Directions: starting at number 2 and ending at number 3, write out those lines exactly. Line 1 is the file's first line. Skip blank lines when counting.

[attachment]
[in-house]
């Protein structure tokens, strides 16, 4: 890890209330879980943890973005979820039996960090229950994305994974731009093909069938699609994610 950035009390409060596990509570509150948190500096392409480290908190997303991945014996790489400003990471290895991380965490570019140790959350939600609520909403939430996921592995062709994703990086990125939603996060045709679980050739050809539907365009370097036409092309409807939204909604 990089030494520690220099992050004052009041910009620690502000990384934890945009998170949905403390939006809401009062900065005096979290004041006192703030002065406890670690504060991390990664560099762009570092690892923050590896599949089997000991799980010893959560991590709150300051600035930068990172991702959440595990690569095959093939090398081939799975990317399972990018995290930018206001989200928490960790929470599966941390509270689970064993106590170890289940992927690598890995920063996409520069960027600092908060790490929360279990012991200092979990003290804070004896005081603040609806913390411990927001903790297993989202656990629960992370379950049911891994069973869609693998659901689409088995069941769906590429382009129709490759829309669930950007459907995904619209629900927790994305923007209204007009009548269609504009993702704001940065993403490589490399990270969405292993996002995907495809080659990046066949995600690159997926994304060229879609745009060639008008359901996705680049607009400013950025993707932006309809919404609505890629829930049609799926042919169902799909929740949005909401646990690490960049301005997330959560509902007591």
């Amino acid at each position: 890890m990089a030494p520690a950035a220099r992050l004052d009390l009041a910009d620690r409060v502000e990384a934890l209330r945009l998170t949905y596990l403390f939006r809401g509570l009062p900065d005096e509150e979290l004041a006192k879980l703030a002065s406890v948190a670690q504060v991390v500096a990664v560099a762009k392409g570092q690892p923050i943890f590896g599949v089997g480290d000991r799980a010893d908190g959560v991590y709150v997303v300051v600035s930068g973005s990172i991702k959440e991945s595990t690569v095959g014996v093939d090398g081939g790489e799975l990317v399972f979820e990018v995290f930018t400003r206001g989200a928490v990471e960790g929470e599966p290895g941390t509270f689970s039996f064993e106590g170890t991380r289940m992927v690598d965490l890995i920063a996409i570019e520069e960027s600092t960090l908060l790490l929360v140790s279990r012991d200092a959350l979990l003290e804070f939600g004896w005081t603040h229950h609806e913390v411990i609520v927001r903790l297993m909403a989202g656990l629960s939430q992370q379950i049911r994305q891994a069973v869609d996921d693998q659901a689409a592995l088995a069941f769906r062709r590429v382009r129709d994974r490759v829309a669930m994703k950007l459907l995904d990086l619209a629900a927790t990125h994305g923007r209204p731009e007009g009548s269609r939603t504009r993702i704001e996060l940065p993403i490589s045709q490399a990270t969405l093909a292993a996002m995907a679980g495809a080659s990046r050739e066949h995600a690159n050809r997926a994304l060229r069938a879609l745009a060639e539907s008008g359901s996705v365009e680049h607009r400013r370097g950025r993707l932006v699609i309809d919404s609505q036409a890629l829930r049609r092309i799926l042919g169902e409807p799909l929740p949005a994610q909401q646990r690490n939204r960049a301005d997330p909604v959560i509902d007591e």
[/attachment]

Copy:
């Protein structure tokens, strides 16, 4: 890890209330879980943890973005979820039996960090229950994305994974731009093909069938699609994610 950035009390409060596990509570509150948190500096392409480290908190997303991945014996790489400003990471290895991380965490570019140790959350939600609520909403939430996921592995062709994703990086990125939603996060045709679980050739050809539907365009370097036409092309409807939204909604 990089030494520690220099992050004052009041910009620690502000990384934890945009998170949905403390939006809401009062900065005096979290004041006192703030002065406890670690504060991390990664560099762009570092690892923050590896599949089997000991799980010893959560991590709150300051600035930068990172991702959440595990690569095959093939090398081939799975990317399972990018995290930018206001989200928490960790929470599966941390509270689970064993106590170890289940992927690598890995920063996409520069960027600092908060790490929360279990012991200092979990003290804070004896005081603040609806913390411990927001903790297993989202656990629960992370379950049911891994069973869609693998659901689409088995069941769906590429382009129709490759829309669930950007459907995904619209629900927790994305923007209204007009009548269609504009993702704001940065993403490589490399990270969405292993996002995907495809080659990046066949995600690159997926994304060229879609745009060639008008359901996705680049607009400013950025993707932006309809919404609505890629829930049609799926042919169902799909929740949005909401646990690490960049301005997330959560509902007591």
């Amino acid at each position: 890890m990089a030494p520690a950035a220099r992050l004052d009390l009041a910009d620690r409060v502000e990384a934890l209330r945009l998170t949905y596990l403390f939006r809401g509570l009062p900065d005096e509150e979290l004041a006192k879980l703030a002065s406890v948190a670690q504060v991390v500096a990664v560099a762009k392409g570092q690892p923050i943890f590896g599949v089997g480290d000991r799980a010893d908190g959560v991590y709150v997303v300051v600035s930068g973005s990172i991702k959440e991945s595990t690569v095959g014996v093939d090398g081939g790489e799975l990317v399972f979820e990018v995290f930018t400003r206001g989200a928490v990471e960790g929470e599966p290895g941390t509270f689970s039996f064993e106590g170890t991380r289940m992927v690598d965490l890995i920063a996409i570019e520069e960027s600092t960090l908060l790490l929360v140790s279990r012991d200092a959350l979990l003290e804070f939600g004896w005081t603040h229950h609806e913390v411990i609520v927001r903790l297993m909403a989202g656990l629960s939430q992370q379950i049911r994305q891994a069973v869609d996921d693998q659901a689409a592995l088995a069941f769906r062709r590429v382009r129709d994974r490759v829309a669930m994703k950007l459907l995904d990086l619209a629900a927790t990125h994305g923007r209204p731009e007009g009548s269609r939603t504009r993702i704001e996060l940065p993403i490589s045709q490399a990270t969405l093909a292993a996002m995907a679980g495809a080659s990046r050739e066949h995600a690159n050809r997926a994304l060229r069938a879609l745009a060639e539907s008008g359901s996705v365009e680049h607009r400013r370097g950025r993707l932006v699609i309809d919404s609505q036409a890629l829930r049609r092309i799926l042919g169902e409807p799909l929740p949005a994610q909401q646990r690490n939204r960049a301005d997330p909604v959560i509902d007591e």